The future of Prairie du Rocher is uncertain, but citizens and local leaders are working to make sure one of the oldest communities begun by French colonists in the United States will not be lost to history.
The status of local levee accreditation has caused concern for many citizens and businesses in the nearly 300-year-old village. FEMA, the organization that determines flood risk zones, is expected to remove accreditation sometime this August for levees in and near the village, a move that would lead to increased flood insurance rates as well as new construction and other flood-related restrictions.
A public meeting was held Jan. 23 in the village to hear a plan from members of the Prairie du Rocher Steering Committee regarding its future.
One of the five presenters during the evening was Randolph County Economic Development Director Chris Marten.
“The first thing we need is a plan,” Marten said after the meeting when asked for comment.
Marten said that the plan for Prairie du Rocher’s future began two years ago, but was delayed due to the enduring flood concerns of this past summer.
During the meeting, Martin said the committee was exploring multiple options to gain funding and retain levee accreditation, including working with river boats and trying to obtain national park status.
The main speaker of the evening was Prairie du Rocher Chamber of Commerce President Amy Barbeau. She began her presentation by addressing concerns about the levee.
She stated that the levee system is outdated, but the village will strive to maintain the levee’s upkeep by finding sustainable sources of funding, according to an article from the North County News.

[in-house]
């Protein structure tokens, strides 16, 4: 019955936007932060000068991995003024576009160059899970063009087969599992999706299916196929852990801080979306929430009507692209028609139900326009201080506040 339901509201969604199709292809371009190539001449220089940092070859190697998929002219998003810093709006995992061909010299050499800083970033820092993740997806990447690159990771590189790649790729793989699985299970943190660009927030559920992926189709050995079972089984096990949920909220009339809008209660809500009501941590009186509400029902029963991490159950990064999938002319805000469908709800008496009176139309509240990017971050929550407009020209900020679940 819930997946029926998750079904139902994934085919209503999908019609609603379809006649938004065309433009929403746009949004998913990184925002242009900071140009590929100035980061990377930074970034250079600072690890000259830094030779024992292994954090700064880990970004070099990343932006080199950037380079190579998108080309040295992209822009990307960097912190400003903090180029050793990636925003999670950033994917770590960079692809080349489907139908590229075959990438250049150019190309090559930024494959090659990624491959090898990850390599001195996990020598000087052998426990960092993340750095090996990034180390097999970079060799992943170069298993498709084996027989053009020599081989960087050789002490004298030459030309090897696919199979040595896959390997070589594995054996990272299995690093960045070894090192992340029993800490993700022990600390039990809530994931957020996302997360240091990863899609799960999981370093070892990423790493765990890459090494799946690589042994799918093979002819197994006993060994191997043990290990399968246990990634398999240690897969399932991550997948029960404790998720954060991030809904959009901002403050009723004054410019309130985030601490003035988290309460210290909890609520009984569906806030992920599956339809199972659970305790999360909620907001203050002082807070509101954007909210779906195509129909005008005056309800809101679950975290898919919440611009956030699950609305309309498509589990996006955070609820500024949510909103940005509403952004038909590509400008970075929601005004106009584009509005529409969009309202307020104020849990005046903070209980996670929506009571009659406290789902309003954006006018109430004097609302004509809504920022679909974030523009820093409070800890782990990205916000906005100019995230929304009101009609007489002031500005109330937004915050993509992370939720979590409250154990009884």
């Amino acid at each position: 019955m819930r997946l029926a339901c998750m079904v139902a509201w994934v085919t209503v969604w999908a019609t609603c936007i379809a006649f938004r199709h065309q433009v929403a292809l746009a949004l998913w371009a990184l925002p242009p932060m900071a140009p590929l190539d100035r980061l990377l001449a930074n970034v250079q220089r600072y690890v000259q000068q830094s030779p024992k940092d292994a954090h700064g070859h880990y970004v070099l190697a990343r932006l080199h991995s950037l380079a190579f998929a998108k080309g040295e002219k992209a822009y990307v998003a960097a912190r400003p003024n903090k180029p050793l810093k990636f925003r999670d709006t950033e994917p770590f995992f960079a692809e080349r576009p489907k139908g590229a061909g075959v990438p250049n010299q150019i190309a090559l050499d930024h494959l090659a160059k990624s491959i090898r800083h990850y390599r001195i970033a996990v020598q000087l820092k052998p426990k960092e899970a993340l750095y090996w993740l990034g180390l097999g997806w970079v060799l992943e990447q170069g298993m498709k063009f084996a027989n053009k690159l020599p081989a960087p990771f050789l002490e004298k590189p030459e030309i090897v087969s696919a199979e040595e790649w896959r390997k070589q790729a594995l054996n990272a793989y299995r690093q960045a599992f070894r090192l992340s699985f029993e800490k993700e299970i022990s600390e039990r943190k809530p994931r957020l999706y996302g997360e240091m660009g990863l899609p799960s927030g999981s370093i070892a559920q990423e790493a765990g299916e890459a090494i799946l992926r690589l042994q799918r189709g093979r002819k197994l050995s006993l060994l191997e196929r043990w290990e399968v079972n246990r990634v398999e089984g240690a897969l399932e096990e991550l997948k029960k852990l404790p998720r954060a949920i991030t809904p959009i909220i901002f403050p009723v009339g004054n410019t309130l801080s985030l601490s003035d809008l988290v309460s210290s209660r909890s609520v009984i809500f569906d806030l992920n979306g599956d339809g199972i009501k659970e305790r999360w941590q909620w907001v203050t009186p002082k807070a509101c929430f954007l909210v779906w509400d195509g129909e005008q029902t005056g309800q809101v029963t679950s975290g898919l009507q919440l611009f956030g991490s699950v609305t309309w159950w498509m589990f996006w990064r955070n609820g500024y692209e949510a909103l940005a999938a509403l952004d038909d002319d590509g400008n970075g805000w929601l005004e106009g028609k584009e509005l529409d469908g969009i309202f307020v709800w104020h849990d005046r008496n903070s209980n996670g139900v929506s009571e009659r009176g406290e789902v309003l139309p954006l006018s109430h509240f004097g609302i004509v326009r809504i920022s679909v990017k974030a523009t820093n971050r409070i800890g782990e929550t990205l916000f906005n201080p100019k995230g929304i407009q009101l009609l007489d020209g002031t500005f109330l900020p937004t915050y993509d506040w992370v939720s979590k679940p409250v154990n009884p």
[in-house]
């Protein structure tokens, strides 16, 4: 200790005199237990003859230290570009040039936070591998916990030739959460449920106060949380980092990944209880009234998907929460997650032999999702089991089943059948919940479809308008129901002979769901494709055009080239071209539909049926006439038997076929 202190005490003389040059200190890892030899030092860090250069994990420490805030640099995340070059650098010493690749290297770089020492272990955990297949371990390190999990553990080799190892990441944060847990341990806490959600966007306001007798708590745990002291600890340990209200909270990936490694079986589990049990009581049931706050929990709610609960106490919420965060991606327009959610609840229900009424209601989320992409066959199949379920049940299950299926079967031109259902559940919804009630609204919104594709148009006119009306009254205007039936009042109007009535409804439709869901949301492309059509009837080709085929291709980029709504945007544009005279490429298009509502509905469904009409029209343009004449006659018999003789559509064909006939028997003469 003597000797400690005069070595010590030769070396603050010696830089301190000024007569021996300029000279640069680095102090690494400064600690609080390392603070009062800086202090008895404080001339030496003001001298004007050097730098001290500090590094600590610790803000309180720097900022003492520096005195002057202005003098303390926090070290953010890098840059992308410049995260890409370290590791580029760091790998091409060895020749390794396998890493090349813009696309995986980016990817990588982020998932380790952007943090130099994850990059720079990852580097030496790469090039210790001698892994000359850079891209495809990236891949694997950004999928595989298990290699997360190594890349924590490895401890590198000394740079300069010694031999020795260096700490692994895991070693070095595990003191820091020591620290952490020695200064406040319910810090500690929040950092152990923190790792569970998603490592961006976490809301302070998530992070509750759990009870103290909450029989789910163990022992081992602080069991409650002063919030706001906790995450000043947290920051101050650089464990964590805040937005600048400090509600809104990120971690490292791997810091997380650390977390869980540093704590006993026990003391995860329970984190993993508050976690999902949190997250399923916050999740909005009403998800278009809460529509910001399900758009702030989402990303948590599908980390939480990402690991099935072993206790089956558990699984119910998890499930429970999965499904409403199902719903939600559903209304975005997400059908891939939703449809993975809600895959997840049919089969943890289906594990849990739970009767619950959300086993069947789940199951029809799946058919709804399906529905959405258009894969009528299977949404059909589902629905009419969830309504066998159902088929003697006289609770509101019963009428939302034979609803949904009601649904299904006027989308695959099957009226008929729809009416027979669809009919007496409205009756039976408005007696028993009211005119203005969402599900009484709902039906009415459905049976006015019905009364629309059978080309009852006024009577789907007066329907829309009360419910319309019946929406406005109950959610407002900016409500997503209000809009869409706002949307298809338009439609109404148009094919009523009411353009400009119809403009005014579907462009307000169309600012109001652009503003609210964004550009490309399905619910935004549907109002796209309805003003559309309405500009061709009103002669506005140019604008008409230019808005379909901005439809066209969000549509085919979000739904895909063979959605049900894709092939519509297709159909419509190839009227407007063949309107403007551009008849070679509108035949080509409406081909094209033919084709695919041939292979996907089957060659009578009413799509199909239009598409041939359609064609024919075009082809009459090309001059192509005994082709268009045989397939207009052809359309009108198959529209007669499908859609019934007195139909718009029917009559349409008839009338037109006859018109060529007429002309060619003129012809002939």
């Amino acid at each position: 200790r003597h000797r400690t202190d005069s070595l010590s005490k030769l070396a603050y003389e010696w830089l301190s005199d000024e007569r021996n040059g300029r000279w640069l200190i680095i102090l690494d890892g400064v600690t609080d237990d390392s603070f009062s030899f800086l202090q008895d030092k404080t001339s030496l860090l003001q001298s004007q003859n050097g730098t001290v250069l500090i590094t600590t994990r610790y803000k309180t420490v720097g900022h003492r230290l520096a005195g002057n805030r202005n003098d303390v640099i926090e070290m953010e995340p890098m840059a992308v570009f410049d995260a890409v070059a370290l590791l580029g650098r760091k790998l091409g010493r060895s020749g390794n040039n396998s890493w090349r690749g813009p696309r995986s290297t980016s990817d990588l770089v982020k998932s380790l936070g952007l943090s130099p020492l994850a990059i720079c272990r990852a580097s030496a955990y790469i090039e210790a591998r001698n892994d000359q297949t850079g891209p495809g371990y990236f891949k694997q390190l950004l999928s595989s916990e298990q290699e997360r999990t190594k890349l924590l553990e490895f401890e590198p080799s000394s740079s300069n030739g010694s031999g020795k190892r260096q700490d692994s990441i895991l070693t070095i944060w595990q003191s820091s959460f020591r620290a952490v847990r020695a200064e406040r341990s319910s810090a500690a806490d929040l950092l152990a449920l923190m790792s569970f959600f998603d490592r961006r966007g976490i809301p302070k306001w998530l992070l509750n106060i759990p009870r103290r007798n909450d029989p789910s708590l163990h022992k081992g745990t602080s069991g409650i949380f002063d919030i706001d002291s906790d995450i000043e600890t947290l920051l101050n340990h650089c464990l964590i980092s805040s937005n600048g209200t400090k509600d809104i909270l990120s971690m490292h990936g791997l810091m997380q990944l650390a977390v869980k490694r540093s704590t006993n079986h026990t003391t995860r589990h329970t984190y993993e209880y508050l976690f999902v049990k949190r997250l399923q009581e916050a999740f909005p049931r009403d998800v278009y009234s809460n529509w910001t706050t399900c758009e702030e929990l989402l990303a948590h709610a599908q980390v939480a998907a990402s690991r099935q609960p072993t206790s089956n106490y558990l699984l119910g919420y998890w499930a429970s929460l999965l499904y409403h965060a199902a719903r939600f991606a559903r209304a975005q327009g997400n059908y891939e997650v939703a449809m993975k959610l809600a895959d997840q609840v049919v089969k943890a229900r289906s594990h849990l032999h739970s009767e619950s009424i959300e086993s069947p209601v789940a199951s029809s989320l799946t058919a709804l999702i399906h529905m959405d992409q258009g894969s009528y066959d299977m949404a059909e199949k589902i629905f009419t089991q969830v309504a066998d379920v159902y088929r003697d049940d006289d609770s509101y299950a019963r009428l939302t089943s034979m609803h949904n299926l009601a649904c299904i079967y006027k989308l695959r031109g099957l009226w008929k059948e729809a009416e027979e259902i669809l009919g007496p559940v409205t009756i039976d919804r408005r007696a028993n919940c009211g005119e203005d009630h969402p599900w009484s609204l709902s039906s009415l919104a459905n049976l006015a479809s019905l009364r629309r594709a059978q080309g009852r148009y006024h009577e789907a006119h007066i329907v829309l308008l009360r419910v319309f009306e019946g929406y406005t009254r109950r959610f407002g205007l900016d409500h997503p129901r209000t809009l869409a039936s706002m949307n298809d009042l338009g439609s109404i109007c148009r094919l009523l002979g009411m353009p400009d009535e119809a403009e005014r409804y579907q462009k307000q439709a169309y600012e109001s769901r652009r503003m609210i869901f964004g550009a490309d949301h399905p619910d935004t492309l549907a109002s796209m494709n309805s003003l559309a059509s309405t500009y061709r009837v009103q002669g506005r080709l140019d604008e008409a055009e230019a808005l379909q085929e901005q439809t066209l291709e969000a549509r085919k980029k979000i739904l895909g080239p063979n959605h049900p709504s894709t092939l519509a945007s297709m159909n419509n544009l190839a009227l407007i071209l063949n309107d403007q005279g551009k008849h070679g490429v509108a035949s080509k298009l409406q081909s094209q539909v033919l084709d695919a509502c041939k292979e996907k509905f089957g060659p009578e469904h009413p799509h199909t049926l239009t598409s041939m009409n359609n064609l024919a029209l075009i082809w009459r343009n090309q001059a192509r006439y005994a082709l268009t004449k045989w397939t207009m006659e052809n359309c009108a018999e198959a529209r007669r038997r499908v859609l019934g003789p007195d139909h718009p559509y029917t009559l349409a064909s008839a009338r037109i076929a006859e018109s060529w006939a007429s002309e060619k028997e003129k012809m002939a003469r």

“Prairie du Rocher needs to change its focus to survive,” Barbeau said, adding that “these are issues all river towns are facing, not just Prairie du Rocher.”
With that as her focus, Barbeau outlined a Strengths, Weaknesses, Opportunities and Threats analysis of the village.
Highlights of the strengths included the historical significance of Prairie du Rocher, large Chamber of Commerce participation and tourism opportunities. She noted that the annual Rendezvous at Fort de Chartres and other fort events draw 50,000 visitors per year.
In the threats section, Barbeau warned that loss of levee accreditation and lack of investment in the area could result in the loss of historical landmarks and eventually the possible demise of the community.
She then outlined strategic initiatives for Prairie du Rocher moving forward.
Regarding the levee and infrastructure, Barbeau discussed a goal of replacing the area’s 177 relief wells within 10 years while lobbying state politicians to help revise standards on such wells. She also spoke about pursuing a “new and independent engineering study of the levee system” while lobbying federal politicians in an attempt to compel FEMA to modify their levee standards.
She also summarized plans for community and business development with a focus on small business startups and tourism.
Barbeau then proposed establishment of an historic preservation commission consisting of the Chamber of Commerce, village government, Randolph County Tourism Committee, Randolph County Historical Society and citizens to oversee “historical village development and direct marketing efforts.”
Another idea in development is to investigate the possibility of becoming part of the future national park in conjunction with Ste. Genevieve, Mo., a town with a similar historical significance located near Prairie du Rocher that was granted a Historical National Park designation in 2018.
This designation allows federal funds to be used for levee repair.
The next definite step in the plan to help the village with its predicament is the creation of a booklet that describes Prairie du Rocher and its plans for the future.
“The goal is to try to get our story out,” Prairie du Rocher Village President Ray Cole said of the booklet, adding that he anticipates meeting with political figures next month to get endorsements for a plan going forward.
The informational book is expected to be printed and distributed this spring.